The Congressional Web-based Education Commission, a bipartisan federal panel charged with making recommendations on the future of educational technology, unveiled the results of more than a year of testimony and research at a Washington, D.C., press conference on Dec. 19.

In its report, the commission called upon President-elect George W. Bush and the 107th Congress to embrace seven goals—including broadband access, technology training and support, further research, high-quality online content, and sustained funding—as the centerpieces for U.S. education policy.

Titled “The Power of the Internet for Learning,” the report outlines the promise of the internet in education, namely “to center learning around the student instead of the classroom, to focus on the strengths and needs of individual learners, [and] to make lifelong learning a practical reality.”

“We must immediately put to rest the notion that the full development of web-based technology for education is a choice,” said Sen. Bob Kerrey, D.-Neb., chairman of the commission. Kerrey left the Senate at the conclusion of the 106th Congress.

“The internet is revolutionizing all parts of society, but its impact on education is just beginning to be understood. We believe that a national mobilization is necessary to ensure that the tremendous potential of this new technology is harnessed to benefit all learners,” Kerrey added.

According to the commission, testimony revealed that while progress is being made in educational technology, it has not kept up with the exponential growth of technology in industry. Commissioners discovered that while companies in the United States invest as much as $5,500 in technology and support per worker, the typical American school spends no more than $200 per student on technology.

“Our economy demands a technology-savvy work force,” Kerrey said.

During the past year, the commission received testimony from hundreds of people who testified personally or as online “eWitnesses.”

“Overwhelmingly, what we heard from these witnesses is that technology offers tremendous opportunity for education, and we should not squander this opportunity,” stated Kerrey.

The report outlined the commission’s seven-point call to action and made recommendations for government, education, and industry. Here are the seven recommendations:

  • Make powerful new internet resources, especially broadband access, widely and equitably available and affordable for all learners. The report identifies greater bandwidth, expansion of broadband and wireless computing, digital convergence, and low connectivity costs as important and potentially pivotal trends for web-based education.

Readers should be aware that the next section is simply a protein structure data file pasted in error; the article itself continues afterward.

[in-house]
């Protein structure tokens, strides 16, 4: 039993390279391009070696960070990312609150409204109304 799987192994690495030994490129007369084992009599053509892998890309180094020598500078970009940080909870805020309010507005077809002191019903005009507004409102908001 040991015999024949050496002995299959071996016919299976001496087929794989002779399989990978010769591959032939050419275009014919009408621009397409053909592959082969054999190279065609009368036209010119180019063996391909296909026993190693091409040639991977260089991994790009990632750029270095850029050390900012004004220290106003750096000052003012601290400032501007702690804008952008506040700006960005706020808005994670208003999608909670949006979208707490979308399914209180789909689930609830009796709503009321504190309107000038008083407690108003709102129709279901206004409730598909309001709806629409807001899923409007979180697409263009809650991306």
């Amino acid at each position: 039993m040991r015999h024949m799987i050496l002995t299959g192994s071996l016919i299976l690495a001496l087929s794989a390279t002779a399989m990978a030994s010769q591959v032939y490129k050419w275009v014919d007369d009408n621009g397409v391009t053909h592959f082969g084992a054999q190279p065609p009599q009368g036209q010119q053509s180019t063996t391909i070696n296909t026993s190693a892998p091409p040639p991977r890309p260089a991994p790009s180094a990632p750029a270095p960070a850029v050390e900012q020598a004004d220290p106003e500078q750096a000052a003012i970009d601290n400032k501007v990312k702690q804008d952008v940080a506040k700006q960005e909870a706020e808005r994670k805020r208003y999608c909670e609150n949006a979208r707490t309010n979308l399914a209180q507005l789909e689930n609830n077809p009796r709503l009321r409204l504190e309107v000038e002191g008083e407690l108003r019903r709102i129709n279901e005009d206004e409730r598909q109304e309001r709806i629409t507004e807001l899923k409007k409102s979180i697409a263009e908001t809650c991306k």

• Provide continuous and relevant training and support for educators and administrators at all levels. “In my home state of Georgia, and I’d assume in many states, we have more hardware and software than we do teachers trained to use it,” said vice chair Rep. Johnny Isakson, a Republican. The report also urges teacher education programs to begin teaching effective web-based education skills.

  • Build and research a framework of how people learn in the internet age. The report calls for a “vastly expanded, revitalized, and reconfigured educational research, development, and innovation program” that “should be built on a deeper understanding of how people learn, how new tools support and assess learning gains, what kinds of organizational structures support these gains, and what is needed to keep the field of learning moving forward.”

  • Develop high-quality online educational content that meets the highest standards of educational excellence. Pat Schroeder, former U.S. congresswoman and current president and CEO of the Association of American Publishers, said, “It’s shocking to see that less than 1 percent of the national education budget goes to content.” Schroeder went on to express a hope for the future of electronic texts in America’s classrooms. “With electronic texts, we can keep content up to date forever.”

  • Revise outdated regulations that impede innovation and replace them with approaches that embrace anytime, anywhere, and any pace learning. According to Isakson, “Many of the rules and regulations we have today are designed for an educational world with geographical boundaries. They are simply not relevant any more.” Copyright issues are one item in particular the commission thinks may be incompatible with internet learning; another is using seat-time to determine education funding. “Those laws were written for a site-based world,” said Schroeder.